What are presentations of all breast cancers? Present w/ a painless lump, more common in the upper quadrant of right breast; skin puckering, nipple retraction, peau d'orange, bloody nipple discharge in late stages (mainly Paget's)
What causes nipple retraction and skin puckering in breast cancer? Cooper's ligament pulls on skin b/c mass pulls on the ligament
What is staging in breast cancer? I: T1 N0 M0; II: T2 movable axillary nodes; III: T3, fixed to the skin or m. or fascia, fixed lymph nodes M0; IV: tumor fixed to chest wall; distant metastasis
What are 5 congenital renal disorders? 1. Bilateral renal agenesis 2. Unilateral kidney agenesis 3. Horse-shoe kidney 4. Ectopic kidney 5. Adult polycystic kidney
What is bilateral renal agenesis? Congenital absence of both kidneys; infants are stillborn or die w/in a few days.
What is unilateral kidney agenesis? Congenital absence of one kidney; asymptomatic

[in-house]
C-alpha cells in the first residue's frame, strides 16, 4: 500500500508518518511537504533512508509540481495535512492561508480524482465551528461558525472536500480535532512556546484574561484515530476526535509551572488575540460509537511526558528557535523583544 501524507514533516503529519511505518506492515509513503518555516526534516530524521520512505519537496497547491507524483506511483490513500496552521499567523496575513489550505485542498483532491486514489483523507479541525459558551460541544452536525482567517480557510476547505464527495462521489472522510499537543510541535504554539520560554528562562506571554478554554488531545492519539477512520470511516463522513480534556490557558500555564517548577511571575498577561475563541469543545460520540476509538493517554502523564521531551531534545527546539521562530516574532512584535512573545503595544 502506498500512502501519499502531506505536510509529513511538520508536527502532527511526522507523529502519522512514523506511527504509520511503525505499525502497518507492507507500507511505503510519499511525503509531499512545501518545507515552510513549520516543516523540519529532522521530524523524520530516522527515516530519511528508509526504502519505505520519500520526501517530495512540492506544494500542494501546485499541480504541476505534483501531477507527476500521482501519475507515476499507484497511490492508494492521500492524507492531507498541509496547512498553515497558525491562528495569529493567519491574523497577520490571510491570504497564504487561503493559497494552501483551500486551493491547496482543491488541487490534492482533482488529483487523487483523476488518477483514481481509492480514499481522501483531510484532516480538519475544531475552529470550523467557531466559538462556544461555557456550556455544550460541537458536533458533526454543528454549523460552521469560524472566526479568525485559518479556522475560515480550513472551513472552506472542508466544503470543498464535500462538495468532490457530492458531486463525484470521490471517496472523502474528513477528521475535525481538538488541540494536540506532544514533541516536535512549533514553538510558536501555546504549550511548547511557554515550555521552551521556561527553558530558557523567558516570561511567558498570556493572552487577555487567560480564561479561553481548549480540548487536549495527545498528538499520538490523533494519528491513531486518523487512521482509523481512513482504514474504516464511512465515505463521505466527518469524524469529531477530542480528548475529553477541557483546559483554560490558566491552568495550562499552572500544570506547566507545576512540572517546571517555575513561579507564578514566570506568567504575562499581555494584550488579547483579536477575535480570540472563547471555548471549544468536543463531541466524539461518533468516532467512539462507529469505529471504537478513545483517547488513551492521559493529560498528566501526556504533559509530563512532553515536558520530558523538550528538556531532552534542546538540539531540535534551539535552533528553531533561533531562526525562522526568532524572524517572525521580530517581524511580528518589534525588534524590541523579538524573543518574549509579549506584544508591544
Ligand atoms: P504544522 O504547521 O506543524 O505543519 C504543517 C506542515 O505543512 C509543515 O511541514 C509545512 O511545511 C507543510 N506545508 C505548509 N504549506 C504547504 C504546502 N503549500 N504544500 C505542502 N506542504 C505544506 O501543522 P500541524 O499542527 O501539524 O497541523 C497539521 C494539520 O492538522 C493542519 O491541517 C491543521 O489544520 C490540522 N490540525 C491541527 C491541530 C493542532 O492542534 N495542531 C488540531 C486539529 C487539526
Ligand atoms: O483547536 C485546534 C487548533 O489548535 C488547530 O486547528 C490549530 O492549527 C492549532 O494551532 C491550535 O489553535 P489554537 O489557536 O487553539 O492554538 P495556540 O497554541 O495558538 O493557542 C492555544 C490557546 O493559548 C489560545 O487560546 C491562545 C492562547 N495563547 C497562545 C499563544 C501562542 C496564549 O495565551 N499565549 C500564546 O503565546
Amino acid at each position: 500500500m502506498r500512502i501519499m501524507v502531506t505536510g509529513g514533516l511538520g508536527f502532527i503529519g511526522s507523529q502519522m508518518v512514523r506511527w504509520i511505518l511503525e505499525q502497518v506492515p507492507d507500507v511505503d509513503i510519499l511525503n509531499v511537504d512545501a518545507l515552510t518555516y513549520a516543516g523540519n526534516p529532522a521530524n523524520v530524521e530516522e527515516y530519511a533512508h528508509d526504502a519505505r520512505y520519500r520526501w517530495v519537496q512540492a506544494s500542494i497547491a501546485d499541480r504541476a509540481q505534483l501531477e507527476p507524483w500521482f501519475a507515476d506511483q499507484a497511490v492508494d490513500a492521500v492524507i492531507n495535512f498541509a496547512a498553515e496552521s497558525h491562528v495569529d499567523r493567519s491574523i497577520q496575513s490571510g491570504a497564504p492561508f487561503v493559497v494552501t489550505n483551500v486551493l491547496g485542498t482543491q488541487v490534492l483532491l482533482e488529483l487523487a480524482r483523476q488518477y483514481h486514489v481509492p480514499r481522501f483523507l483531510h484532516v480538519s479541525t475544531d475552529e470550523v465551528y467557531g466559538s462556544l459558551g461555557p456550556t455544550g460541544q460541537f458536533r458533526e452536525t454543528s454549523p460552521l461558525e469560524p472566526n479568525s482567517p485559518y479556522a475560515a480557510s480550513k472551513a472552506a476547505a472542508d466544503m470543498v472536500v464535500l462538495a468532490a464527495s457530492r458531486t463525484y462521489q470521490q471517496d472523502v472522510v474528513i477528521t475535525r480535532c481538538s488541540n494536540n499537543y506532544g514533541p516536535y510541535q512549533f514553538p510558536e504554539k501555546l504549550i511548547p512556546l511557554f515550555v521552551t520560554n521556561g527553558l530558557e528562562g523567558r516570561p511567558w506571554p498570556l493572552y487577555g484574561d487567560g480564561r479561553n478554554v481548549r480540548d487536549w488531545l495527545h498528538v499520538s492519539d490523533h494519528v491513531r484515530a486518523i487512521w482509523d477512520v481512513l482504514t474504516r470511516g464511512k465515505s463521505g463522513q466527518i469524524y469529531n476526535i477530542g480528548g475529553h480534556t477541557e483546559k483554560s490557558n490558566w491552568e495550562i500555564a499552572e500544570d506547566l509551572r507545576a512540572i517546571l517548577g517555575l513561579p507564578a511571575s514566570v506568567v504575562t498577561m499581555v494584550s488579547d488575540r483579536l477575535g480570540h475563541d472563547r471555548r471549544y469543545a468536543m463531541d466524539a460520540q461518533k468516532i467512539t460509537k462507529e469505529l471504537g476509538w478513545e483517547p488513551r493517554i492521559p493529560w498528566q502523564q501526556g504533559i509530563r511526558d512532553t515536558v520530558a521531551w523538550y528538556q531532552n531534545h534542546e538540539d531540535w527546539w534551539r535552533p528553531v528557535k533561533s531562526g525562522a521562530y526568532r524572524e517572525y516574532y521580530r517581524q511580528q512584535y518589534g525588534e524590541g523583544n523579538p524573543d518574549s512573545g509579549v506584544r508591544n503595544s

What is horse-shoe kidney? Fusion of lower poles of kidney; common anomaly, 1 in 400 births; kidneys connected w/ isthmus, stuck b/w pelvis and L/B area -> ectopic kidney (not where should be); ureters travel w/ angle - stagnation of urine -> repeated UTI and stone form'n
What is adult polycystic kidney? Autosomal dominant; fluid filled cysts; bilateral loin pain and masses; hematuria; HTN (secondary, younger age group) and renal failure (stretched capsule -> pain)
What is acute pyelonephritis? Common in female d/t e. coli, ascending infection (pregnant or sexually active)
What are clinical features of acute pyelonephritis? High fever, rigor, painful scalding/burning urination
What is renal papillary necrosis? Complication of acute pyelonephritis in diabetes mellitus patients
What is chronic pyelonephritis? common in male, diabetic (M/F) and in patients w/ nephrolithiasis; CF: chronic renal failure d/t CT build up
What is analgesic nephritis? Papillary necrosis from excessive use of aspirin like drugs